The Restructuring of your business can be a painstaking event in the life of an organization, yet many times a necessary component of a fast-changing and competitive world. Like it or not, when company-wide change needs to occur, it’s often on the structural level. When the time comes, many opt for a centralized approach, which is certainly useful but can actually be detrimental if not properly executed.
Centralization is likely already familiar to you; in short, centralization is the consolidation of decision-making responsibility to a key leadership position while also consolidating implementation responsibilities towards in-house team members, away from outsourced workers or vendors.
The most common reason to move toward centralization is to lower operating costs. Additionally, centralization allows for objectives to be set and met more quickly. That said, in order to be effective and efficient, a centralized organizational structure requires decisive, clear, vision-oriented leadership. With that in mind, here are a few tips for successfully leading a change towards centralization.
Leading change toward centralization is no easy task. Centralization tends to produce greater diversity in every function of an organization; diversity of ideas, cultures, and geographies. Such a wealth of diversity demands leaders and managers who are competent in the increasingly complex global organizations of this century.
Effective leaders of centralized organizations don’t just set goals and budgets, they inspire their teams to reach those goals. Leaders do this by continually articulating the vision while communicating the benefits of living in this brighter and better future. A well created and clearly articulated vision simplifies hundreds, if not thousands, of decisions and motivates people to act in the right direction. Leaders become living, breathing signposts pointing others towards this clearly defined destination. They remove barriers in the way allowing opportunities to be seized and small wins to be championed. Keep in mind, leaders and managers who may have thrived in a decentralized organization may not find the same success when the structure moves inward. Make sure your leadership team is ready and clearly aware of their roles to lead the change; the transition period is always the hardest, but it can be mitigated by leaders who prepare their organization for change and help them cope as they struggle through it.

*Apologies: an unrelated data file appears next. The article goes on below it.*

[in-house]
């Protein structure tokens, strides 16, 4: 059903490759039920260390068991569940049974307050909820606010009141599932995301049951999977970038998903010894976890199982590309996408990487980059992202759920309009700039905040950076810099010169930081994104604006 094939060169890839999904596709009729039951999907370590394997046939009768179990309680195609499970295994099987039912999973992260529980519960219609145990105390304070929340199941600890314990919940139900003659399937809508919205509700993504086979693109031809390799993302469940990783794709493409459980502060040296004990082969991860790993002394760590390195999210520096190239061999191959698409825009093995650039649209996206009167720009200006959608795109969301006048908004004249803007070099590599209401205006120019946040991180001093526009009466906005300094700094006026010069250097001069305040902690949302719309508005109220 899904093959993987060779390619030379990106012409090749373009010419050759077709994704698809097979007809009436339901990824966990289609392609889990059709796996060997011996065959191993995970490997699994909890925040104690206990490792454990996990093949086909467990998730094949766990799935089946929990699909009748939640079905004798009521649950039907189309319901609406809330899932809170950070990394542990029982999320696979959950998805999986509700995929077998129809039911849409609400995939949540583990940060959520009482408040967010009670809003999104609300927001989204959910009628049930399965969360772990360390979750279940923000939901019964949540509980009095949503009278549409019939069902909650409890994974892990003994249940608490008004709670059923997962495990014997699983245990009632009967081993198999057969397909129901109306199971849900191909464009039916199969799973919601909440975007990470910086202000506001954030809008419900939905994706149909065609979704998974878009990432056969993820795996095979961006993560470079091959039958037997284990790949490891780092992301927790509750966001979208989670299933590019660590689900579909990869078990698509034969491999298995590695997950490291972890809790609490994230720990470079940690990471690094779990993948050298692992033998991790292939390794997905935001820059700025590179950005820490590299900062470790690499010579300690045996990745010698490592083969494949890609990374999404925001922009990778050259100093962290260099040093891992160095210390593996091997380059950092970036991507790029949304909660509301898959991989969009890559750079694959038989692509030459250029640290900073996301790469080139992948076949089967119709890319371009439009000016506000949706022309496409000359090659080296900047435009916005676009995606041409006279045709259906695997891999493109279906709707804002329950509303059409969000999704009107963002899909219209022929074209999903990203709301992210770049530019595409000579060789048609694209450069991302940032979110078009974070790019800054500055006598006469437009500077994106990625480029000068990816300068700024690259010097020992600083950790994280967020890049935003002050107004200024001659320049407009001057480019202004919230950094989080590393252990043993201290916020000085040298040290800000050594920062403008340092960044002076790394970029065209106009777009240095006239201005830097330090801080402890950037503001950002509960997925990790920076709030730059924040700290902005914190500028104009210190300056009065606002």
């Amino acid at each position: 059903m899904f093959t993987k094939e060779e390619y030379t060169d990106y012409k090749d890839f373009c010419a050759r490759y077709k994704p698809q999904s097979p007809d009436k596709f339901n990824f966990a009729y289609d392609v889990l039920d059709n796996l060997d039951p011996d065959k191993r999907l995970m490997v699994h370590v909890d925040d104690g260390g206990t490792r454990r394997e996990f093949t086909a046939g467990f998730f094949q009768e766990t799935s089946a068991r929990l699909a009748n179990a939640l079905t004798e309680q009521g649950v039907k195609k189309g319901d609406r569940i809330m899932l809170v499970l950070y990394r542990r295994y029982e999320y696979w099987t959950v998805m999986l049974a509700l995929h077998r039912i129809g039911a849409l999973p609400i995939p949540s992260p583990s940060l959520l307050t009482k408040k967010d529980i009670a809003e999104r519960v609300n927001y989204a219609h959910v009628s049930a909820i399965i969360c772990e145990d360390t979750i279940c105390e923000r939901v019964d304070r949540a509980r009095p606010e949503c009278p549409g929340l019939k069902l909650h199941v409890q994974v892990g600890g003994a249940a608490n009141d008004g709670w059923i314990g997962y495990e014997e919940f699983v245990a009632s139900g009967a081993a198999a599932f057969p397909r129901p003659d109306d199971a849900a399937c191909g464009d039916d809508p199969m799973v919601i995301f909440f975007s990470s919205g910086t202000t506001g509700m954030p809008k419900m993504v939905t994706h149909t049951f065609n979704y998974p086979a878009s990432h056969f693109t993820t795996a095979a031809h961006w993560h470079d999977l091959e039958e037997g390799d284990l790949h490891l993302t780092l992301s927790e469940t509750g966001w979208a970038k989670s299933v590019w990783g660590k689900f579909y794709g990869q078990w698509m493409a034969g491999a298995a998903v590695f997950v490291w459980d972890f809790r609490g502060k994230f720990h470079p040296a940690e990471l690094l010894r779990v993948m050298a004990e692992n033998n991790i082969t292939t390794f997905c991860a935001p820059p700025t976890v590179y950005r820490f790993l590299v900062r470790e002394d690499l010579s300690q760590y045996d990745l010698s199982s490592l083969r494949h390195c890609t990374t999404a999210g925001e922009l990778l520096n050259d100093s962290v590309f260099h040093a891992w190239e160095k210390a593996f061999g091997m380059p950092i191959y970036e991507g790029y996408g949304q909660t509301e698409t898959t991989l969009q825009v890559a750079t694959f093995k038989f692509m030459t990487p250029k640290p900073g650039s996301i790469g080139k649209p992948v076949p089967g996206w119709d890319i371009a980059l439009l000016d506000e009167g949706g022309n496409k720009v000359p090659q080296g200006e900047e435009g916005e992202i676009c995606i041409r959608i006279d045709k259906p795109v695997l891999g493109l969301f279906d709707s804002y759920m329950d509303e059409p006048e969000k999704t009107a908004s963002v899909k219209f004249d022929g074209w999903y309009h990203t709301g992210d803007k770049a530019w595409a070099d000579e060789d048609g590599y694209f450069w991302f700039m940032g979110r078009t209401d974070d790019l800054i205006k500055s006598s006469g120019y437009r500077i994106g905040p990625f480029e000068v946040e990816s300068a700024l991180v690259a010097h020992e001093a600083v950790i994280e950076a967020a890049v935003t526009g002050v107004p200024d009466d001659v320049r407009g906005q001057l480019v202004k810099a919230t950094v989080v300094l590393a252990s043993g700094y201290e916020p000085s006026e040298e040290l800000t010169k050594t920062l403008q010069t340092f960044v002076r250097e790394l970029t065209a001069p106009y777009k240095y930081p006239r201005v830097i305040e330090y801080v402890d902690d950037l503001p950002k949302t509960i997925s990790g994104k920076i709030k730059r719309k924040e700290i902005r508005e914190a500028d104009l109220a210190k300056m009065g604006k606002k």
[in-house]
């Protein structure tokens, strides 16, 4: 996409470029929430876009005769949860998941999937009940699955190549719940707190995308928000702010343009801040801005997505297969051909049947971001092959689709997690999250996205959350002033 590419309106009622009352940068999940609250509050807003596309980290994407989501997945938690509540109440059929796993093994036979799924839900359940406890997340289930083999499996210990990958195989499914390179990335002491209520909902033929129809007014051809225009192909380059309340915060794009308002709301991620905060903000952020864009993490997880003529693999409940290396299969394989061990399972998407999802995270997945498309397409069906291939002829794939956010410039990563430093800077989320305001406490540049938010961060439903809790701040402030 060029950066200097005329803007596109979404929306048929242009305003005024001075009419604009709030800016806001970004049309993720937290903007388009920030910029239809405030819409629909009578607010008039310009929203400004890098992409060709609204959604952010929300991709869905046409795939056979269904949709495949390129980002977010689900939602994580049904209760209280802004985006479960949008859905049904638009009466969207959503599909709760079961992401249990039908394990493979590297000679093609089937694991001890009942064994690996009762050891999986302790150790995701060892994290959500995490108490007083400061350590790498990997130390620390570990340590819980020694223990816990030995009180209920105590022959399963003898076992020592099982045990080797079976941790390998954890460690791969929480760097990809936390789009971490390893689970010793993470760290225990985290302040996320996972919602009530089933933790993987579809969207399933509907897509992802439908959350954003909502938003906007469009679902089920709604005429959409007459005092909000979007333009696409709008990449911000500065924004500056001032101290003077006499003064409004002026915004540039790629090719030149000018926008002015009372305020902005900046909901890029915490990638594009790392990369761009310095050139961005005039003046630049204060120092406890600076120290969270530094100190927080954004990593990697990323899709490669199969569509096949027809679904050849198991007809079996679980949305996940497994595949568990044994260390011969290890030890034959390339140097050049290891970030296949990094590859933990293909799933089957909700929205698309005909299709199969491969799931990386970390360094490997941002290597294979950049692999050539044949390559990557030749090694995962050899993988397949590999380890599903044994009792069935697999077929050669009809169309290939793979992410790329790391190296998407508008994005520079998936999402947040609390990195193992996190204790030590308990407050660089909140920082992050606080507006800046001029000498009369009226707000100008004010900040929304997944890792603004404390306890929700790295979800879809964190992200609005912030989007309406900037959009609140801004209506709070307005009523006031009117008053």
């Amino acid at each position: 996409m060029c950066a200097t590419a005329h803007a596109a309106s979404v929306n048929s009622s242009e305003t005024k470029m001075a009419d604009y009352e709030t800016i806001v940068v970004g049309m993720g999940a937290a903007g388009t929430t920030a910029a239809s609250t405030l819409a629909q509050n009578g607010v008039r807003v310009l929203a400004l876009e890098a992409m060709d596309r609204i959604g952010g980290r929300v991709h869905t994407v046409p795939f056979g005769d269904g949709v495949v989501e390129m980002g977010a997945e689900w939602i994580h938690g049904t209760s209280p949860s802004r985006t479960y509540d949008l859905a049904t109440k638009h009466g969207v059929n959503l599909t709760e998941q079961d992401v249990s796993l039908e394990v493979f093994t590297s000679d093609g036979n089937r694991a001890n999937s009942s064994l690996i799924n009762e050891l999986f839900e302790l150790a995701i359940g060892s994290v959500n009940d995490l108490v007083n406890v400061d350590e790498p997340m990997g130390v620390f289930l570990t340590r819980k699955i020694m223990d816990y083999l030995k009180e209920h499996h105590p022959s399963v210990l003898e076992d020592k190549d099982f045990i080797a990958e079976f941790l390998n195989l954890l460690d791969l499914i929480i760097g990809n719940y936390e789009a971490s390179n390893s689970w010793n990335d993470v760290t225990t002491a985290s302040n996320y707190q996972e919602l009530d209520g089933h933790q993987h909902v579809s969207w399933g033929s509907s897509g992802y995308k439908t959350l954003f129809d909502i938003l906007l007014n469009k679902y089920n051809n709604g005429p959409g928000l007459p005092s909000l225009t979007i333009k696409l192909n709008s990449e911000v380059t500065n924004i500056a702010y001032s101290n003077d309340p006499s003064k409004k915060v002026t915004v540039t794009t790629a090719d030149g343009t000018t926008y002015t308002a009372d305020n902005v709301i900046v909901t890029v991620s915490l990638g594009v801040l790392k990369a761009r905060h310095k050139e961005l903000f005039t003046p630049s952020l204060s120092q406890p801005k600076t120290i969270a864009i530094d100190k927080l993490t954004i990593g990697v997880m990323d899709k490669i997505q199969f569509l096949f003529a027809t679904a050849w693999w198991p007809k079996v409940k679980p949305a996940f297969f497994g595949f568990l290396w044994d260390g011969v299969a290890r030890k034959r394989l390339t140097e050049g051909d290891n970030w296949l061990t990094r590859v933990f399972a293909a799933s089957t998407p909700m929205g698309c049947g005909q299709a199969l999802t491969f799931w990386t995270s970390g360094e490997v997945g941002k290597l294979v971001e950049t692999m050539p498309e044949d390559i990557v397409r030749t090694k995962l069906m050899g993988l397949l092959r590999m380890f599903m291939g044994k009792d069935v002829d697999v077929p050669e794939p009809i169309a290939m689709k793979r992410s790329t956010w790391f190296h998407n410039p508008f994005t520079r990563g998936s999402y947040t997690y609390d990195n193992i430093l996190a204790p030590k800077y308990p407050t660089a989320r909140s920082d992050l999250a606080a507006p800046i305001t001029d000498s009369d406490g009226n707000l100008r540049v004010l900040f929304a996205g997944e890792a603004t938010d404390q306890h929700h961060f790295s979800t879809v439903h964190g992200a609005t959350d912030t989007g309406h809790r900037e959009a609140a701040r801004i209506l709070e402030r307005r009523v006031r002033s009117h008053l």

The dark side of restructuring and centralizing is that downsizing is inevitable. Streamlining your organization and improving efficiency will create redundancies. The result is that, if not adequately managed, those unfortunate costs of organizational progress will inspire distrust and suspicion among your team. This can lead to a negative feedback loop where anxiety hampers productivity, which damages morale, which creates anxiety, and on and on. The best way to get out in front of these possible negative side effects is to direct management and leadership to articulate the big picture, the “What” and “Why” to their teams that creates a compelling picture of their future state of affairs. A place of greater value and clarity than they are presently experiencing. Over-communicating the vision should be the rule.
How will the coming changes improve the work environment and functioning? What opportunities will the same changes open up for the business and all its employees? These are questions you should try and anticipate and answer before your team brings them up.
Cross-functional or interdepartmental collaboration isn’t likely to occur organically in the centralized business. That sort of interconnectivity, however, is crucial to maximizing your organizations’ potential. If different teams or departments are aware of the sort of challenges their peers are engaging with, they are better situated to prepare for what’s coming down the pike, or even to help that team reach their goals. But beyond fostering a culture of collaboration, the most important thing to do is invite everyone into this new undertaking created by the shift. Let it be known that successful change can’t be achieved through the efforts of the senior leadership team alone. Make it clear that their participation is vital! Invite them into the adventure. Allow them to have skin in the game of creating lasting change. Let it be known that without their talent, their creative ideas, and their steadfast commitment, real, lasting, change won’t be achieved.
Change isn’t easy, especially when restructuring your organization. Change can be a high-risk, high-reward gambit. But, just because it’s hard, doesn’t mean it has to be scary. Change can be managed if leadership sets the stage correctly and when it comes to centralization, managed change comes from solid leadership.